The FCC recently made a data request to cellular carriers asking how long the companies retain geolocation data on customers. For those not sure what that means, it means that the carriers record your location from your smartphone as you move around during the day. Your cellular company keeps data that can retrace everywhere you’ve been during the day. This rightfully makes most people nervous that somebody is watching and recording every place they visit.
Geolocation data is only one small piece of the data that cellular carriers collect on people. Cellular companies obviously know everybody you’ve called and texted, including the content of every text. They know every app you’ve used, websites you’ve visited, and the topic of every Google search you’ve made from your phone. Cellular companies also know the content of every email you send, assuming the email is not encrypted.
The FCC sent the data request in response to pressure from the public and politicians to put some commonsense caps on the collection and use of customer data. Here is a link to the responses from the fifteen largest cellular carriers.
Here are a few of the most common responses to the data request:
- Cellular carriers said they retained records of customer activity to be able to respond to requests from law enforcement. This is a big turnaround from twenty years ago when telephone companies only tracked customer telephone usage after getting a valid subpoena to do so. It now seems that the carriers claim to record everything done by all customers to be able to respond to subpoenas involving only a minuscule percentage of people. The carriers cite law enforcement and FCC rules that force them to track customers.
- Ten of the carriers said that customers have no options for opting out of having their locations tracked.
- The amount of time that carriers retain data varies from two months to five years.
This is an issue that has been investigated at the FCC before. Several years ago, the FCC considered large fines against some of the largest cellular carriers for improperly misusing customer location data, such as selling data to bail bondsmen.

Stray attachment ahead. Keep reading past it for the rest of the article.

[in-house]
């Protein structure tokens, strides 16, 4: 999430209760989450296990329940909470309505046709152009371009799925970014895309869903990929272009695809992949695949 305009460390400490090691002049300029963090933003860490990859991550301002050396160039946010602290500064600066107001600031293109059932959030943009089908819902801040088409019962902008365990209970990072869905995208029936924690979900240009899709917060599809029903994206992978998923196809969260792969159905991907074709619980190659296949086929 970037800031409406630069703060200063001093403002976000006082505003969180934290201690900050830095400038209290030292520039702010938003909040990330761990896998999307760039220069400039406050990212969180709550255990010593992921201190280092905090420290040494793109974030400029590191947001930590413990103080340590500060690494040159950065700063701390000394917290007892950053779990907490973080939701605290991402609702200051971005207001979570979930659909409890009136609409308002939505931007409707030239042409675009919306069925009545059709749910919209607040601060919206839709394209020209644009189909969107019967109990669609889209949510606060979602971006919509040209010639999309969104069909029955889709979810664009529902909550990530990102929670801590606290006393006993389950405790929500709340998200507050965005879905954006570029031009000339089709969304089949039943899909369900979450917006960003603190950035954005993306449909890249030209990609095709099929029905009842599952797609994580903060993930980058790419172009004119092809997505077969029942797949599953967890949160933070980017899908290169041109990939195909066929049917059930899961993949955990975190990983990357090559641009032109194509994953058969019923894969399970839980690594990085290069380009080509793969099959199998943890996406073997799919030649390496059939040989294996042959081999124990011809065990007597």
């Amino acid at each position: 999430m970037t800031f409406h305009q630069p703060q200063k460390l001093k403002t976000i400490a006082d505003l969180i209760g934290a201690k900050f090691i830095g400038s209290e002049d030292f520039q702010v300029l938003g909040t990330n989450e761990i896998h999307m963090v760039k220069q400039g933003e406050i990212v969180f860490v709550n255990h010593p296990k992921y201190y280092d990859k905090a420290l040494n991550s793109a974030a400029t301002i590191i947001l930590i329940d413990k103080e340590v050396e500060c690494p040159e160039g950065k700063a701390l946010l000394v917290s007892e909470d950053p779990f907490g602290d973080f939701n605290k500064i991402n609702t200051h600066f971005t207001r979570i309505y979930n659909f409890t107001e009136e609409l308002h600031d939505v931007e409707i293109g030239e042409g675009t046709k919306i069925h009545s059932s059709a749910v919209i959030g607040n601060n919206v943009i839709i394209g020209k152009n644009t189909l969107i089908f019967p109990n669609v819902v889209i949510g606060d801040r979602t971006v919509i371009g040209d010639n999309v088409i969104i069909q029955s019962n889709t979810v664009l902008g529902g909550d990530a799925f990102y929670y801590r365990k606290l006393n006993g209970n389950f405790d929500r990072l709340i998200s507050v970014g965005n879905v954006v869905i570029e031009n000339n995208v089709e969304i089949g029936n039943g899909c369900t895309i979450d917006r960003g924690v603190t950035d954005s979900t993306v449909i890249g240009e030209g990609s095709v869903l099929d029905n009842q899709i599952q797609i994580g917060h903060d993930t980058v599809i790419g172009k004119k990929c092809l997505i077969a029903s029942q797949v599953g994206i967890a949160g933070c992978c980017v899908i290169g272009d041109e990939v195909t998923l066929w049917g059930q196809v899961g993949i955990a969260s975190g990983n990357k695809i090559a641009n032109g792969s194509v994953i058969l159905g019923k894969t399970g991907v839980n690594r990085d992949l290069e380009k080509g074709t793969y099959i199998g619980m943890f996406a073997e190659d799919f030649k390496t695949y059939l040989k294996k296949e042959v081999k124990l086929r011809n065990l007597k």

This FCC investigation centered only on geolocation data, but people are concerned about how ISPs and wireless carriers use all collected customer data. Company privacy practices vary widely, as does the way that carriers explain data collection practices. Consider what various carriers tell customers in the terms of service.
AT&T says that it might share customer data with third parties, such as device information, advertisements you view, and demographic information like your age, gender, and ZIP code.
Verizon says it may collect demographic and interest data and look at how customers use the Verizon website and apps. That may not sound like a lot, but it includes “information about browsing, searching and buying activities; IP address, mobile phone number, device numbers and identifiers, web addresses of the sites you come from and go to next, screen recordings, browser and operating system information, platform type, connection speed, and other attributes.” Verizon also sells data to third parties.
At the other extreme are carriers like Comcast, which says that it doesn’t track or record the apps people use, or the websites visited.
But interestingly, most of the carriers that say they don’t use customer data have resisted any FCC or FTC attempts to restrict the data that might be collected.
The FCC inquiry only dips a toe into the fringe of data collection practices. It’s always been assumed that the carriers make a lot of money selling and using customer data, but none of them ever identify or quantify the financial benefits. I know I am probably like a lot of the public and would like to see more restrictions and disclosure requirements for carriers and ISPs. I know this view is shared by most small ISPs that don’t record or share data – I think they need to remind folks about this more often.